BEST FARM IN THE CITY 2006 | The Urban Farm | Best of Denver® | Best Restaurants, Bars, Clubs, Music and Stores in Denver | Westword
The Urban Farm, located on a reclaimed corner of the former Stapleton Airport, is one of the city's hidden treasures. It's a real farm with all kinds of animals -- cows, sheep, goats, chickens, a gorgeous hog the size of Kansas and lots of horses -- where urban kids can get a feel for rural life and learn to ride, too. The Farm also offers fabulous birthday parties, complete with a tractor-drawn wagon ride to visit the animals, a ride around the ring on a handsome pony, and a free hour for cake and games in the farm's arbored garden and big red playhouse. What little kid wouldn't love to feed hay to a llama, rub a palomino's nose or stroke the silky-soft coat of a rex rabbit? The parties are pure child's play and a boon to the farm, which uses the fees to help feed and care for its residents.
The Denver Kickball Coalition started as a drunk-Sunday league on the fields of Morey Middle School, but over the past four years it's grown into a sporting powerhouse. Today the league has a draft, numerous teams with crazy names and even crazier uniforms, bachelor auctions to raise money for charity, and cutthroat competition. Although the original Commish, Joe Phillips, headed for L.A. last year, he left the group he founded in the capable hands of Marc Hughes. There's still lots of boozing before, during and after games, which means spectators and players alike will enjoy a sporting good time.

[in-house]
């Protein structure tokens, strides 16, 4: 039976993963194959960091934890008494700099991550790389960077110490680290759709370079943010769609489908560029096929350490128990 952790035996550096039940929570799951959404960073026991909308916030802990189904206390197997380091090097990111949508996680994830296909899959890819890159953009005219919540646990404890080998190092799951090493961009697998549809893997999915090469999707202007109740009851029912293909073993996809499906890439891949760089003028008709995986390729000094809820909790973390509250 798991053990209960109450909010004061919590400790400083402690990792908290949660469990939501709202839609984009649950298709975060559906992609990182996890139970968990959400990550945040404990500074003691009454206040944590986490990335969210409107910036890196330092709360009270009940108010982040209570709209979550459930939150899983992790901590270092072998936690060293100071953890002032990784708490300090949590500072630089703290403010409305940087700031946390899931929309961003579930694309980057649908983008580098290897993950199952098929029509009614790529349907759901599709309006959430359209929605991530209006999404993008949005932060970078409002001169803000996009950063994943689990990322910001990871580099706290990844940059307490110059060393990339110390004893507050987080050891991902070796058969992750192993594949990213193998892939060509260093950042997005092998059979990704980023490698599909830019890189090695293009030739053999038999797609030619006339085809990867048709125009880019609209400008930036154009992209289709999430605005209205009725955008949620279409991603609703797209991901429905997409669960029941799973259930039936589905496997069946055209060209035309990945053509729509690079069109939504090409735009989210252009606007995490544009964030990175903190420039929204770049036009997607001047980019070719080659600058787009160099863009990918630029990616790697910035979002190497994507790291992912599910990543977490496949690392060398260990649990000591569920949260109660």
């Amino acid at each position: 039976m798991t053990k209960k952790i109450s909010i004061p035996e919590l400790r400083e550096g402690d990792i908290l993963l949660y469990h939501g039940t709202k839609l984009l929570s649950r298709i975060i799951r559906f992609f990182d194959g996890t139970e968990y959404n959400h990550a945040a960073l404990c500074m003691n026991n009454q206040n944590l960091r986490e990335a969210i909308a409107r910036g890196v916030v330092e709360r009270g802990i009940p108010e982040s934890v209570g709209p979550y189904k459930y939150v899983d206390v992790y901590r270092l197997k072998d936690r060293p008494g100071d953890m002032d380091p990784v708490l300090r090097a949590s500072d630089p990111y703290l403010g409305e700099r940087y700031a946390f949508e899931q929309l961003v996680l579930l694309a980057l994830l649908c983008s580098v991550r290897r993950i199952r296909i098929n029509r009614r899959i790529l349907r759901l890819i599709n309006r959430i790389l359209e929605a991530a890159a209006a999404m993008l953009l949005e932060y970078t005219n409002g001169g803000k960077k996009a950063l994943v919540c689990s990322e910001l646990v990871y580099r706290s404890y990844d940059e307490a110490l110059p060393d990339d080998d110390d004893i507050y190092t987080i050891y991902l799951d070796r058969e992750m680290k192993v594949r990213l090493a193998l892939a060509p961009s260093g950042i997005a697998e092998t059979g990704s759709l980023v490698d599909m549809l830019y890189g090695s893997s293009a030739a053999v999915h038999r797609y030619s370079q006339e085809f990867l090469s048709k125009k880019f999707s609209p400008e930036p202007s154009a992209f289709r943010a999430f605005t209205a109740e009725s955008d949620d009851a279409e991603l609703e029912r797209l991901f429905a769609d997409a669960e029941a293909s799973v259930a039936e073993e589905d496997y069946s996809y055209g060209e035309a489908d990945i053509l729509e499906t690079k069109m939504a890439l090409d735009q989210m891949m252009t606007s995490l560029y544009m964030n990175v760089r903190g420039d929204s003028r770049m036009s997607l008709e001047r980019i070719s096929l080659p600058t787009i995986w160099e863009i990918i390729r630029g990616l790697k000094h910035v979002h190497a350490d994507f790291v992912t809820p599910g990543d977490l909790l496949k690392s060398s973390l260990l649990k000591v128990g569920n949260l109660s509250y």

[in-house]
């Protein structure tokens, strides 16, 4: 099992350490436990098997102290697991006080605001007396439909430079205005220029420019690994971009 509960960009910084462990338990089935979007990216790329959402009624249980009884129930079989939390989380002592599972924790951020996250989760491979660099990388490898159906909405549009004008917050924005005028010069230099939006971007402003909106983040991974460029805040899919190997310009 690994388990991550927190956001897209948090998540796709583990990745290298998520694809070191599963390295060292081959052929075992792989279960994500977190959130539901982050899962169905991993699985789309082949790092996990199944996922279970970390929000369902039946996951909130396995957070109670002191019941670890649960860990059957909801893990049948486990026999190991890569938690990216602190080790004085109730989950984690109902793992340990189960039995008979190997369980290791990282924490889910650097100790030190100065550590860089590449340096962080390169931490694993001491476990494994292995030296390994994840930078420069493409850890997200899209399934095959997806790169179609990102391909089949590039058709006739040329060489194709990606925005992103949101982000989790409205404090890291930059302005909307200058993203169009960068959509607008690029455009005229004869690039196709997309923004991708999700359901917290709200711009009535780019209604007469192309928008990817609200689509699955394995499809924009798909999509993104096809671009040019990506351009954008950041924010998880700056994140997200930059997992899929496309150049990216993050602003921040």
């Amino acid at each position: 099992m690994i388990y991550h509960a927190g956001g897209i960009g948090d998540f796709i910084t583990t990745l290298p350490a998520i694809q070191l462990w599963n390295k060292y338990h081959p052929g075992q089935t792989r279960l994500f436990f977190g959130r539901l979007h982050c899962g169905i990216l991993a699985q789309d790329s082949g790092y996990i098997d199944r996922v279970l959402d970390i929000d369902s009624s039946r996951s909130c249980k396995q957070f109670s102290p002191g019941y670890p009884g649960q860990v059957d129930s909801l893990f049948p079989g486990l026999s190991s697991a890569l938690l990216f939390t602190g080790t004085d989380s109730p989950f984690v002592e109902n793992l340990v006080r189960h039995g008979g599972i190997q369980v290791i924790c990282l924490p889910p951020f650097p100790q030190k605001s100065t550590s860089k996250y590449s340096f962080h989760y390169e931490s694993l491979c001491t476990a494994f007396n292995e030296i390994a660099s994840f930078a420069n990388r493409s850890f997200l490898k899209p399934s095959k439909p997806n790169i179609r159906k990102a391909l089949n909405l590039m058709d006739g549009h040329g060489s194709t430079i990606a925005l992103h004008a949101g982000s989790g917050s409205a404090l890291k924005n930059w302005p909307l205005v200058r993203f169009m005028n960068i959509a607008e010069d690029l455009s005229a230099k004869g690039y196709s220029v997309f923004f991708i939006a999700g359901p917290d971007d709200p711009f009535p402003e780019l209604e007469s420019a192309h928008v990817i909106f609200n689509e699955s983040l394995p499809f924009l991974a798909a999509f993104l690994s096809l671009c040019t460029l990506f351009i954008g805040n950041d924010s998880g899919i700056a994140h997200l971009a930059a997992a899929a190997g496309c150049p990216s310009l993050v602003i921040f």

Golden Goal works as an indoor soccer facility for the simple reason that it lets you play. While some indoor joints assault you with snack bars and gear shops, promotions and spam e-mails, Golden Goal merely ushers you past walls lined with outdated soccer posters, leads you onto one of the facility's two playing fields and lets the games begin. The turf is the state-of-the-art stuff you can wear cleats on, not the flesh-hungry carpet that ripped your childish skin. The referees are typically players, or ex-players, who call the bad fouls, but they generally let the game go on. And if someone's friend who wasn't on the team the week before shows up for a coed-league game, nobody says a thing. In operation for a little over a year, the facility is open to everyone from four-year-olds to forty-year-olds, seven days a week, from eight in the morning to around midnight. With plans to add basketball and volleyball leagues in the near future, Golden Goal is sure to get busier. But for now it remains a place where future Ronaldinhos and washed-up Tony Meolas alike can leave it all out on the field.
Like just about everything else at oh-so-hip Belmar, the rink couldn't be just a rink. This slick facility, complete with a rental kiosk housed in a refurbished, 31-foot vintage Airstream trailer, proved to be enormously popular with visitors to the shopping center this winter, and also served as the site for such loony, Belmar-style retro events as the Dated Holiday Sweater Skate Night. As if that weren't enough, all skating and rental fees went to Jeffco schools. We can't wait to start skating on thin ice again next season.
Designing, building and maintaining a terrain park is as much an art as it is a science, and Copper Mountain displays the right blend of physics and beauty with its snow sculpting. Dubbed "Catalyst," the park runs beneath the American Flyer lift and is separated into three zones that run parallel to each other down the mountain. The left side, with mini-kickers and small rails, is reserved for beginners. The center area is a step up in skill level, allowing boarders to progress on kinked rails until they work up the cojones to hit the giant tabletops, hips, tall rainbow rails and eighteen-foot quarter-pipe/wall ride on the right side. But all roads lead to Copper's 430-foot-long Main Vein Superpipe, with seventeen-foot-high walls set on a sixteen-degree pitch. This is your ticket to ride.